I continue to enjoy Andrew Steane’s new book Faithful to Science: The Role of Science in Religion. Below is another part of his book that I found particularly insightful.
Faith is also central to science. This is not only in the obvious (and important) sense that scientists have to talk to and trust one another, but also in two further ways which are quite telling. First is the fact that one is never certain of what one is doing, but one forges ahead anyway. Second is the fact that scientific progress is guided not by pure reason but by a combination of reason and gut instincts.
To illustrate the first point, I can say, for example that in my experience as a physicist, I have never published a single scientific paper in which I was absolutely sure I was not mistaken in my arguments. I simply honestly believed I had done a good job and was not mistaken. If I had not gone ahead and published, I would have been left silent and would have had nothing to contribute. But I did publish, and it subsequently became clearer as things developed further that my work had been good (though not perfect), and had made a positive contribution.
The second point, that scientific progress is not guided by reason alone, is not to say that anything downright irrational is admitted. It is partly to recognize that one cannot always build by sheer logic on what is known. Something more inventive and exploratory is involved. This is what T. H. Huxley probably had in mind when he said, ‘In scientific work, those who refuse to go beyond fact rarely get as far as fact’. Furthermore, in order to determine the value of a set of rational ideas one needs to develop a form of aesthetic judgement, and sometimes this type of judgement can be more important than having ready answers to every difficulty. Admittedly, in science we try to question our own assumptions all the time, and ‘bend over backwards’ to make sure there is no mistake in our experiments or reasoning. This is true, but it is not the whole truth. In fact, scientists also revel in defending theories against contrary evidence (up to a point), and this is a positive engine for progress, not a defect in the scientific enterprise. What happens is that a scientist, after lengthy deliberation and investigation, may come to an inspired new way of looking at a variety of natural phenomena. The scientist experiences a deep joy and not a little awe at how elegant and somehow right his or her new theory seems to be. Features of the natural world which previously appeared to be arbitrary now seem to fit into place in a wonderfully neat way. However, it often happens that there are further pieces of evidence which do not agree with the new theory, or the theory appears to make some ridiculous predictions. What does a good scientist do in such a situation? He or she makes a choice: either to reject the theory or to become an advocate for it. In the latter case, the evidence that seems to go counter to the theory will not be ignored, but arguments will be given which suggest how that evidence may be mistaken or misleading, or a simple hope will be expressed that later work will reconcile the apparent contradiction. Science absolutely depends on people taking risks of this sort.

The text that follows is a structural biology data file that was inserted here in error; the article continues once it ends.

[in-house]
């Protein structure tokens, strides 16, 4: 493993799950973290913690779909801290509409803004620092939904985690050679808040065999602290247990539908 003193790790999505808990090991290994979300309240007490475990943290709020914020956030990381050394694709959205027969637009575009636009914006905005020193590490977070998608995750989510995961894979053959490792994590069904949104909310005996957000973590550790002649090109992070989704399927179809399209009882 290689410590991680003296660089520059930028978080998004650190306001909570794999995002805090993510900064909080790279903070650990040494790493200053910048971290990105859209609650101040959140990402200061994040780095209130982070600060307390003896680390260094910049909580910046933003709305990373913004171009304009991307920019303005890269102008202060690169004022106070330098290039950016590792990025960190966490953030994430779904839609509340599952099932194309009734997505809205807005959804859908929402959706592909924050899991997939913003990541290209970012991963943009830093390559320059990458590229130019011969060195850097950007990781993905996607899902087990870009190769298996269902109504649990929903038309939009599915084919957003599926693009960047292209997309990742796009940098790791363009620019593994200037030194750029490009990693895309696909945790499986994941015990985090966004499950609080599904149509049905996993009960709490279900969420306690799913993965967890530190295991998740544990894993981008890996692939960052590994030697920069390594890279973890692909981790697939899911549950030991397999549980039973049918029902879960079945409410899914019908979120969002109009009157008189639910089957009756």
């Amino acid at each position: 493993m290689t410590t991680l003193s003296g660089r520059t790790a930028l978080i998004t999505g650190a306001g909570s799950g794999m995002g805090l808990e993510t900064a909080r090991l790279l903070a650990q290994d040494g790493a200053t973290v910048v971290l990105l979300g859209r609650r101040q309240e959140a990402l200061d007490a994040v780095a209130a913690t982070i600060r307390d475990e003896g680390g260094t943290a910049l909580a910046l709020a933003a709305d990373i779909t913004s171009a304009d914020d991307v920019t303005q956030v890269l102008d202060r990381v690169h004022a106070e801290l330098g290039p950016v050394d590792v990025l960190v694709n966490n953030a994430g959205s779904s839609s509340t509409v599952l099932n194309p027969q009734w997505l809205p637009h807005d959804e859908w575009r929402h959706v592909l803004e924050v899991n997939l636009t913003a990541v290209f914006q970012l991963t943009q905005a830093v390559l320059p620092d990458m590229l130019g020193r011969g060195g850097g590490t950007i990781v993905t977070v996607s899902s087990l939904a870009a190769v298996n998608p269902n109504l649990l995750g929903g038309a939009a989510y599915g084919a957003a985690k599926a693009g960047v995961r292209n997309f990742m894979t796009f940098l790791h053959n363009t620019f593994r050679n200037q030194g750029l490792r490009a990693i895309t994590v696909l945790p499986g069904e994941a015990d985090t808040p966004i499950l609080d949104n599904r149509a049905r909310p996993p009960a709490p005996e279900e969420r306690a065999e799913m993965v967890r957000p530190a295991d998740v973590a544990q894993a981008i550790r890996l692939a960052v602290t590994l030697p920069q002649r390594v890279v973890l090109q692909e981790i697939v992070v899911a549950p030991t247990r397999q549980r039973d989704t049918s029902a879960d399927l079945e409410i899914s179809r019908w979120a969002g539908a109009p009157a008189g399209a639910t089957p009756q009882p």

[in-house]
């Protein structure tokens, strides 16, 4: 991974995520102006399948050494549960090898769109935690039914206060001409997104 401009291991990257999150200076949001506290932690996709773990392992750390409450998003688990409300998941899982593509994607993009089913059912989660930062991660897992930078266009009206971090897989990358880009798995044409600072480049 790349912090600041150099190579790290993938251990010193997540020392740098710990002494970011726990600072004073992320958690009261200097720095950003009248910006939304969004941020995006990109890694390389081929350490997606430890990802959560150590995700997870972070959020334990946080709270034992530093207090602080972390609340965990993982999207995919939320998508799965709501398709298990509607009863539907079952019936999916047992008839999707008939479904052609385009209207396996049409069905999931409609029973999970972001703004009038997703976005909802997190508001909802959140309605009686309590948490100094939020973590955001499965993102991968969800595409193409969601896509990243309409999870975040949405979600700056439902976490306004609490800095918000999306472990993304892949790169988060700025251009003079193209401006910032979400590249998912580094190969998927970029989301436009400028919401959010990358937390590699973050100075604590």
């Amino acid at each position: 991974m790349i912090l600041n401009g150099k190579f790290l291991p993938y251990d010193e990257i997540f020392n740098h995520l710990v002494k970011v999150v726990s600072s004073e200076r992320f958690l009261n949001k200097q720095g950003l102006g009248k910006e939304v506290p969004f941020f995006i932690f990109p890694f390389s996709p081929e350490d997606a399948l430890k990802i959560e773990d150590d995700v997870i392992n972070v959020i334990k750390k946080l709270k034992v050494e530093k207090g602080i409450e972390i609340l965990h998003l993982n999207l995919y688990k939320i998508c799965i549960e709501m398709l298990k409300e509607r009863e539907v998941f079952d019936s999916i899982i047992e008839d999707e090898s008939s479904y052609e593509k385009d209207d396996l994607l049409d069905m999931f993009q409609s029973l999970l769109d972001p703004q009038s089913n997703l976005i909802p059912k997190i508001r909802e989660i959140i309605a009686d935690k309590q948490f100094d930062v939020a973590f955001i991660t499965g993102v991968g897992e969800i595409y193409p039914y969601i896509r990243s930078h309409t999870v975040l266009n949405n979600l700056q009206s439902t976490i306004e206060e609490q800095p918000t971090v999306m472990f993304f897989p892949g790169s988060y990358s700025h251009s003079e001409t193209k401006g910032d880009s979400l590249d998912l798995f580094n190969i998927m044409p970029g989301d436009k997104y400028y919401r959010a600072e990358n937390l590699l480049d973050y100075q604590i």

The truth about science is, then, that is flourishes when scientists show faith in their theories: they embrace them because they are beautiful, and they put up some resistance to abandoning them. They take seriously serious counter-evidence, but they require it to prove its credentials.
It is not hard to make the case that faith is involved when scientists launch out on their voyage of discovery, whether in picking research directions, or intuiting concepts before investing in the effort to elaborate them, and when they publish and promote their ideas. I am not trying to imply that this simplifies the more subtle question of religious faith, only that one should not regard the idea of ‘faith’ itself as an unworthy part of human nature. Faith is not contrary to reason, nor is it an alternative to reason. Faith, in the sense of engagement and eagerness for the journey, is a partner to reason. . . . Faith is not irrational, but it does go beyond what can be proved by reason.
(Andrew Steane, Faithful to Science: The Role of Science in Religion [Oxford: Oxford University Press, 2014], 15–18.)
For those who have ears to hear, these comments also have application for Mormon apologetics. There are some who insist that Mormon apologists presuppose their conclusions as being true, and thus are different from “critical scholars.” Actually, in my experience interacting with such groups as FairMormon, Steane is more close at describing the mindset of many apologists than other voices on the Internet.